Apple’s VP of Fitness Technologies, Jay Blahnik, is one of the minds behind Apple Fitness Plus. In an exclusive interview with TechRadar, he reveals that he shares this same design ethos when it comes to putting together an app to influence his user’s behavior towards more positive outcomes. Achievable goals, such as short workouts, are the key to getting people started.

“We give our shorter workouts just as much love as we give the longer workouts, and we feel like that's a really strong way to help people try something new. ‘Short’ is always the way that you can reduce that intimidation factor. If you're brand new to something, small steps are the only way to be successful because it's all you can do.

“We've thought about that deeply with the design of the Apple Watch, such as how can you make progress on your exercise ring one minute at a time, rather than feeling like you have to do 30 minutes consecutively.

“When it comes to Fitness Plus, we hear all the time from users that say, ‘I just couldn't even visualize myself being on a bike for 45 minutes, but boy, 10 minutes wasn't bad.’ They enjoy it, and then all of a sudden they want to try more. It's motivating to have a little success.”

How you can incorporate scaffolding into your everyday life 

What Apple and Google have done is "gamify" the workout process. If you play a video game, every little "ping" noise you get when you achieve a small goal conditions you to want more, and the most compelling, moreish games have tons of stars, rings or points to collect to keep you addicted.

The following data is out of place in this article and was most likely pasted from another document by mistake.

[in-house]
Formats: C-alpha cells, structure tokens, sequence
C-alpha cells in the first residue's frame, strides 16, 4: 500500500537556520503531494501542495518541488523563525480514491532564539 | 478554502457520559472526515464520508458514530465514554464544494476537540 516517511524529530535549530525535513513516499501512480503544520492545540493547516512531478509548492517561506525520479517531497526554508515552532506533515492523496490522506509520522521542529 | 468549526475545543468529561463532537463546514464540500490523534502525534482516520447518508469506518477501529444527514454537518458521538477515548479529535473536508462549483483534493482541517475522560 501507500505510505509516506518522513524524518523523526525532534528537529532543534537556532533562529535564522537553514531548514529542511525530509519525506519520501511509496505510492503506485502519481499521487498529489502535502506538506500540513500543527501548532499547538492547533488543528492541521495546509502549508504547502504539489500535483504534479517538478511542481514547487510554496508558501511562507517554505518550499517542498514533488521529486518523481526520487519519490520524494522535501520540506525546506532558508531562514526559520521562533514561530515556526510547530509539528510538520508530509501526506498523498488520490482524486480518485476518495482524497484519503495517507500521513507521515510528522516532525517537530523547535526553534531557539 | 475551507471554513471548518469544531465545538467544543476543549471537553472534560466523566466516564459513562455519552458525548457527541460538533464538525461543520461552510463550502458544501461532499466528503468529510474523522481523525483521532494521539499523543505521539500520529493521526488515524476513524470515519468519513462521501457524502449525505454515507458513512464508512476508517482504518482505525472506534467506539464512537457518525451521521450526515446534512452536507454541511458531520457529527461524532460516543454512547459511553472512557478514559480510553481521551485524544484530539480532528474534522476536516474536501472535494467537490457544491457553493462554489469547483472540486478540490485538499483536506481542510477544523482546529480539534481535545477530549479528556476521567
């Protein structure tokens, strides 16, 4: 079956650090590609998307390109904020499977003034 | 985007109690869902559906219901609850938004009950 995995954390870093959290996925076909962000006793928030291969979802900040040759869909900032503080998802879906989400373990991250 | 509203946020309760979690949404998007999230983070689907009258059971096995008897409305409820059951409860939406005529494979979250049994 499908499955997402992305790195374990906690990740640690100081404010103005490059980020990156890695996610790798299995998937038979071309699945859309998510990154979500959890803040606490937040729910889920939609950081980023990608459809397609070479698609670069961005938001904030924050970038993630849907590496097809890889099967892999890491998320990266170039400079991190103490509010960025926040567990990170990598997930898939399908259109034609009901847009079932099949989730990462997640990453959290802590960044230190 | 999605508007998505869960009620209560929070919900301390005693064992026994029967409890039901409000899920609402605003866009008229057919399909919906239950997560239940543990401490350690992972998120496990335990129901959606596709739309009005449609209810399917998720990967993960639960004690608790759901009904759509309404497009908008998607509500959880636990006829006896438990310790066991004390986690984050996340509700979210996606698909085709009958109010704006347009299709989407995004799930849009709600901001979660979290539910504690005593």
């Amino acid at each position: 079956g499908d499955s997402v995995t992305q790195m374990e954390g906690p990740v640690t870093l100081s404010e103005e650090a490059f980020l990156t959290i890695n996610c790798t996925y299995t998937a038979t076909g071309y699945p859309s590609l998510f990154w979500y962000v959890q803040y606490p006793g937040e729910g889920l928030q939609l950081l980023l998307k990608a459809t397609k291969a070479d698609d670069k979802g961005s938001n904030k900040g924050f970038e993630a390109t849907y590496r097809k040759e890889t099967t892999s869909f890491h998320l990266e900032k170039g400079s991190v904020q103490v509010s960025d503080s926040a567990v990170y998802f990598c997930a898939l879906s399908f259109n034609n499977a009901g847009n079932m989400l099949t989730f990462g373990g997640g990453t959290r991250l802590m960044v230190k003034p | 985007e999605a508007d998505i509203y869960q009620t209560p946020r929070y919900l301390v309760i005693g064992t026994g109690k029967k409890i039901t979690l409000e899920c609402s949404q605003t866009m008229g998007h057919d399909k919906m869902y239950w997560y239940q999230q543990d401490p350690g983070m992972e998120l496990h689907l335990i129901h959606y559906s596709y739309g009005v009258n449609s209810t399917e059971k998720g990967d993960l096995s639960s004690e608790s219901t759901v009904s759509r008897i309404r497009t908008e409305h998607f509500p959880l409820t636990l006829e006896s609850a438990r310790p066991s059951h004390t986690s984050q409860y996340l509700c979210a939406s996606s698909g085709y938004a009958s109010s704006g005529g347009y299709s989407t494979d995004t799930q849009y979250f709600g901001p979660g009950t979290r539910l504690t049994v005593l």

You can hack your brain to want to work out and get healthy by starting small and hitting easy goals. If your goal is to get healthier in 2023, here are a few ways to begin:

  • Do a 10-minute low-impact YouTube workout before or after work, such as a HIIT workout if you want to lose weight, or a calisthenics workout to gain muscle.
  • Do a simple food swap: every time you order something with fries, for example, swap it for a salad.
  • On your desk at work, take a piece of paper and draw four small boxes. Each time you have a glass of water, put a tick in one of those boxes.
  • Complete a challenge on your fitness device of choice, such as closing the rings on an Apple Watch, or hitting a steps goal on your fitness tracker.

Once you’ve chosen and completed one of these goals several times, you can start implementing a second goal. Replace the short YouTube workout with a longer one, take time to make a healthy lunch… you get the idea. 

If your goal is something other than health-orientated – for example, saving money – your scaffolding steps might look different, but the principles are the same. Small steps help to hack your brain and gamify the process, making winning 2023 much more enjoyable. 

Matt Evans
Fitness, Wellness, and Wearables Editor

Matt is TechRadar's expert on all things fitness, wellness and wearable tech. A former staffer at Men's Health, he holds a Master's Degree in journalism from Cardiff and has written for brands like Runner's World, Women's Health, Men's Fitness, LiveScience and Fit&Well on everything fitness tech, exercise, nutrition and mental wellbeing.

Matt's a keen runner, ex-kickboxer, not averse to the odd yoga flow, and insists everyone should stretch every morning. When he’s not training or writing about health and fitness, he can be found reading doorstop-thick fantasy books with lots of fictional maps in them.